Probably no one who attended or watched last Friday's funeral service for the four slain Oakland Police officers spent much time reflecting on the fact that two of these brave public servants died at the hands of a career criminal wielding a Russian-designed AK-47 assault rifle.
That's wholly understandable and appropriate. Friday's service, touching and poignant as it was, was rightly focused on the lives of these four fine men -- Officer John Hege, Sgt. Mark Dunakin, Sgt. Ervin Romans and Sgt. Daniel Sakai.
But as our collective tears begin to dry, the public policy implications behind this deadly encounter must begin to take center stage. The fact that when parolee Lovelle Mixon barricaded himself into an apartment bedroom not far from the street where he executed two motorcycle officers on the afternoon of March 21, he packed with him one of the most powerful military rifles yet invented.
So when SWAT officers Romans and Sakai charged the bedroom, Mixon opened up and mowed them down.
The question that must be asked -- again -- is how many more police officers and innocent civilians must die at the hands of criminals bearing these weapons?
In April 2004, San Francisco Police Officer Isaac Espinoza was shot down by a gang-banger wielding an AK-47. Now, we have two fewer SWAT officers in Oakland.
Sadly, according to the national Violence Policy Center, dozens of other police officers and untold numbers of innocent civilians have died at the hands of criminals carrying these weapons in recent years. B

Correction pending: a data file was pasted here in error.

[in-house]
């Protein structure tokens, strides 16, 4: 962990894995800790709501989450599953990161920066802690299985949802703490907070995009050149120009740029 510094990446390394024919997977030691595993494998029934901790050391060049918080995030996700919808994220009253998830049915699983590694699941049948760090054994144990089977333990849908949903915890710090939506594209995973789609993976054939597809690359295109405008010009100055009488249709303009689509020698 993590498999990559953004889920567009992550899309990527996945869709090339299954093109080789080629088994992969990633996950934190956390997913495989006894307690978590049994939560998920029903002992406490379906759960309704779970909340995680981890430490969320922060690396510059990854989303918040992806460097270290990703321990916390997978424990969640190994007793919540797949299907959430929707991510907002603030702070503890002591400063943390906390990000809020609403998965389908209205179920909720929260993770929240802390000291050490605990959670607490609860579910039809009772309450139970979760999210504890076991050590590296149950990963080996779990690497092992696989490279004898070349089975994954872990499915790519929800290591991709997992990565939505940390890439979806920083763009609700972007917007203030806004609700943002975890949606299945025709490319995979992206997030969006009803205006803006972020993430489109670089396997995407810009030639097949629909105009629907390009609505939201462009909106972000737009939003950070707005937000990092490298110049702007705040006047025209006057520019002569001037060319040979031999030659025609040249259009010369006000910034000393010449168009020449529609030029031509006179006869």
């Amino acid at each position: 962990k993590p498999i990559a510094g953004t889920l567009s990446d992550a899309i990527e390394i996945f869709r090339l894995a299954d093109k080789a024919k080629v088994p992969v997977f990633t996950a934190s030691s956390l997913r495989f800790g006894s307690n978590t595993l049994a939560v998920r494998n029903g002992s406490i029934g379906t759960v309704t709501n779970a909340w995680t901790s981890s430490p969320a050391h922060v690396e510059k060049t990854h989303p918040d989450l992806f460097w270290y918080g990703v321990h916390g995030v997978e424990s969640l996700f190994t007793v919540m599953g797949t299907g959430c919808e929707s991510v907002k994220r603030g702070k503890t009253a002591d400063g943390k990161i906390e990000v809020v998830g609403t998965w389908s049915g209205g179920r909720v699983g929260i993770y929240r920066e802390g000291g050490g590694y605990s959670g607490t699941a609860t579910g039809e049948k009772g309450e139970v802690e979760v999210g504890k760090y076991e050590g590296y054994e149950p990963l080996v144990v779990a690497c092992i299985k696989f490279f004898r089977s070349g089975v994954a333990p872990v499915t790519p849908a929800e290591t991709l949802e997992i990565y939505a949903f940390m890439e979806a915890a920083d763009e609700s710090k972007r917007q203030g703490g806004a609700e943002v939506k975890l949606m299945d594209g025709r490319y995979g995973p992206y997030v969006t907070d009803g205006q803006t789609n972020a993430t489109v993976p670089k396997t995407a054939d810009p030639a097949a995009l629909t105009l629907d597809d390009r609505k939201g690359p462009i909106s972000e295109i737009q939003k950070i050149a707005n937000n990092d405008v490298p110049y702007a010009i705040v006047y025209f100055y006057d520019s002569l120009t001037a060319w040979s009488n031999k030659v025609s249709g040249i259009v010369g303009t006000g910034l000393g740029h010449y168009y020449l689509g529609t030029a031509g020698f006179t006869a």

efore some of you get in a dither and call your National Rifle Association representative, this isn't a call to ban handguns or sporting rifles and shotguns. Far from it. No, this is about finally acting to ban AK-47's and other military-spec assault rifles -- weapons specifically designed for use on the battlefield, not our city streets
Unlike the aforementioned firearms, assault rifles are designed to do just one thing -- kill other human beings. You don't use an AK-47 to go hunting or to sharpen your aim at the shooting range.
Specifically, a number of things must happen:
- Restore the federal ban on assault weapons that was allowed to expire in 2004.
- While California has a ban on sales of assault weapons within the state, it needs to sew up some critical loopholes. One would be making possession of any weapon that's been converted to fully automatic mode a felony while another would be to make the possession of large-capacity ammunition magazines for these weapons also a serious illegal offense.
A final important loophole to be closed (until a federal ban is restored) would be to stop the currently legal practice of buying the rifles out of state (like in Nevada) and bringing them back into California.
Naturally, gun advocates will object to all of this. They'll say that such laws will only punish law-abiding California gun enthusiasts suffer. It's already illegal, naturally, for convicted felons to possess firearms. But convicted felons, like Mixon, are easily getting their hands on these weapons via the black market. In this case, many assault weapons are being purchased at legal out-of-state gun retailers and shows, such as those found in Nevada, by "straw" buyers who then bring back to California to sell to gang members and other parts of the state's criminal world.
Because of this our cops are being outgunned, plain and simple. It must be stopped.
We must restore a comprehensive federal ban on these rifles. This time the multimillion-dollar lobbying weight of the gun manufacturers and, of course, the NRA and other associations, must be pushed aside in the name of public safety -- in the name of sanity as well.
Jeff Mitchell is a longtime California journalist and political observer.